An earlier trial, in which Ford Motor Company defended itself against infringement claims by Lemelson was based on arguments similar to those in the Symbol Technologies et al. suit. At issue was whether there had been "undue delay" in the issuance of Lemelson's patent such that they (and other companies) had broadly implemented technology thought to be in the public domain. In legal terms, this is a defense based on the use of "laches."

"Laches" are also sometimes called "submarine" patent. The assertion is that an inventor uses delays and continuations to intentionally keep a patent hidden for years while manufacturers develop and implement a technology or application. Then, once the technology is fully developed and widely implemented, the patent suddenly "surfaces."

In June, 1995 Magistrate Phyllis Halsey Atkins in the U.S. District Court for the District of Nevada found in the Ford suit that "Lemelson’s use of continuation applications has been abusive and . . . he should be barred from enforcing his asserted patent rights on the basis of "laches." Lemelson filed for reconsideration.

In April 1997 Judge Lloyd George, Chief U.S. District Judge of the Nevada District Court, granted Lemelson’s appeal, reversing Judge Atkins In his opinion, Judge Atkins held that there was no legal precedence for the "submarine patent" defense stating that "while Lemelson’s use of the continuation process may have exploited an open area of patent practice, the court should not intervene in equity to regulate what Congress has not. . . . this case presents circumstances that could invite revisitation of the statutory rights here involved by the appropriate legislative authority…."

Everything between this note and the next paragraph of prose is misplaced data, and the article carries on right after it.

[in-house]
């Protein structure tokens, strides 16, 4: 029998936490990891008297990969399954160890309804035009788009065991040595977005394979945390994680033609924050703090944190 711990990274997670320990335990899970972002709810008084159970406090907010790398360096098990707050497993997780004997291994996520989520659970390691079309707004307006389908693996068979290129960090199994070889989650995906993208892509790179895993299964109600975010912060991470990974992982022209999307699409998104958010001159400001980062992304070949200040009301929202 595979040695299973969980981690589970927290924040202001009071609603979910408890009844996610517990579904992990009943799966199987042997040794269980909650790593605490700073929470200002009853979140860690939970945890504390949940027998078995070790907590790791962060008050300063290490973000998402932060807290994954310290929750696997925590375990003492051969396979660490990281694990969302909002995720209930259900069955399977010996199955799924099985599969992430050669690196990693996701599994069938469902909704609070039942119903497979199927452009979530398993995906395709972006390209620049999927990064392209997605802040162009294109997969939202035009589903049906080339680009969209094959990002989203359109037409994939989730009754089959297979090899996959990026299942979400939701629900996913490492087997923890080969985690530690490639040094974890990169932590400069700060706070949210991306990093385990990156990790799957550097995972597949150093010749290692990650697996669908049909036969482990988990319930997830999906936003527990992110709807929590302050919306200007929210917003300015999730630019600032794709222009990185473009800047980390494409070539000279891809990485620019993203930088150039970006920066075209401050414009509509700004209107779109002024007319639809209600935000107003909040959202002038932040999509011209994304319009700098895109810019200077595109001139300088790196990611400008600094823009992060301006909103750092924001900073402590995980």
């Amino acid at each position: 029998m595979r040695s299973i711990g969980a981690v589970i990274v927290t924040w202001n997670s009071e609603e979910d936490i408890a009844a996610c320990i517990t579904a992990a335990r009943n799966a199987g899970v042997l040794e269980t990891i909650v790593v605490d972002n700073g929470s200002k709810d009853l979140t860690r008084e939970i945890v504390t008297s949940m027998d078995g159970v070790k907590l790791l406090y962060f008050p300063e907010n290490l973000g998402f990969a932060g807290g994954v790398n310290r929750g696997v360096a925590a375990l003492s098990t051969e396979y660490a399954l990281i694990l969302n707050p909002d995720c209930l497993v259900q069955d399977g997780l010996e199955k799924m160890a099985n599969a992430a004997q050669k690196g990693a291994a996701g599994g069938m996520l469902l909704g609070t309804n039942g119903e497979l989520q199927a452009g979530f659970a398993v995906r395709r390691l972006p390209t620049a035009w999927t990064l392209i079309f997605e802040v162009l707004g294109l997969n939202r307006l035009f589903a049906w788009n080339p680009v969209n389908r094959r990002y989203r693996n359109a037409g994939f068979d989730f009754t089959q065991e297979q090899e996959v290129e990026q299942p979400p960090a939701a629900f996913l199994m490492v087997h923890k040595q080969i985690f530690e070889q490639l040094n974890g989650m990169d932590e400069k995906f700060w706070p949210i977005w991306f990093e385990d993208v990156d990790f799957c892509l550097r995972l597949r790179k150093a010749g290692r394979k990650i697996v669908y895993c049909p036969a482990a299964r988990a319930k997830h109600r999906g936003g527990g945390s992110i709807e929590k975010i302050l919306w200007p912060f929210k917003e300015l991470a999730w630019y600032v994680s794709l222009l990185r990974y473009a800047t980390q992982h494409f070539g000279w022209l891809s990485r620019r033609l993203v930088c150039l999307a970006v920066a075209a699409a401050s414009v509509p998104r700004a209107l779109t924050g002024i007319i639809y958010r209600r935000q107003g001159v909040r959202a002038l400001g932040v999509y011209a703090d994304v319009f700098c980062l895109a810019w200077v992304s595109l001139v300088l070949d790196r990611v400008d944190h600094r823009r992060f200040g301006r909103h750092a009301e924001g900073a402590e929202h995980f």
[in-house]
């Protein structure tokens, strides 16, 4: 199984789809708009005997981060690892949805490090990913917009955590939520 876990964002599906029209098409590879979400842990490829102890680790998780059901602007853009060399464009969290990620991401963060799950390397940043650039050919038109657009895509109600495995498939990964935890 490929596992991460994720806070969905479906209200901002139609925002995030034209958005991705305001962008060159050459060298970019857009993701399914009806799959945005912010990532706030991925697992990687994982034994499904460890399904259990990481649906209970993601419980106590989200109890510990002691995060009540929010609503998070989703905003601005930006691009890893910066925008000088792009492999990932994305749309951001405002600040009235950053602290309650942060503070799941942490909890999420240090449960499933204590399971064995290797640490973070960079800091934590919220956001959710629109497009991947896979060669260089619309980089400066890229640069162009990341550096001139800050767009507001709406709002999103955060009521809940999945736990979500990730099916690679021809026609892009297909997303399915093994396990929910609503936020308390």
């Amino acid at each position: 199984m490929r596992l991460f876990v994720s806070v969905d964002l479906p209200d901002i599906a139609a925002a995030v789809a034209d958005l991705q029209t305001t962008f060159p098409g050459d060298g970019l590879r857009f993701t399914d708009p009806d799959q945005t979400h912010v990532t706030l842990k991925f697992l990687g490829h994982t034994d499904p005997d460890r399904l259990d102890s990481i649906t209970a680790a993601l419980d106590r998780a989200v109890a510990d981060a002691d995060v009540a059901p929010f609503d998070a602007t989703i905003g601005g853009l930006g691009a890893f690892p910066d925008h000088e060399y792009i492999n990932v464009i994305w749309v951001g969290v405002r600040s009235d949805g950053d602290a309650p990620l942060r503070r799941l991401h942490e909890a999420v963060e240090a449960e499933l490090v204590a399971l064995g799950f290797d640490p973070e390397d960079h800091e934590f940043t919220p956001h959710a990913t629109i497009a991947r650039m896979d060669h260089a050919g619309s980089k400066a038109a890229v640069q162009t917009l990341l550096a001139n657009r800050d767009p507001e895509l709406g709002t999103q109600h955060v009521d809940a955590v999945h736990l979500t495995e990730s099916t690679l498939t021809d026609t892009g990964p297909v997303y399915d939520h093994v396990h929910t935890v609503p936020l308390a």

In his ruling, however, Judge Pro cited, "The prejudicial effect of Lemelson’s failure to assert his claims without unreasonable delay is that suffered by the public and, privately by Symbol Technologies, Cognex and others."

That being the case, Judge Pro stated that, "Application of the defense of ‘laches’ is…warranted in this case…." He goes further, stating that, "If the defense of prosecution laches does not apply under the totality of the circumstances presented here…the Court can envision few circumstances under which it would."

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Additional References

Accu-Sort Systems Inc.: www.accusort.com

Cognex Corp.: www.cognex.com

Intermec Technologies Corp.: www.intermec.com

Metrologic Instruments Inc.: www.metrologic.com

PSC Inc.: www.pscnet.com

Symbol Technologies: www.symbol.com

Zebra Technologies Corp.: www.zebra.com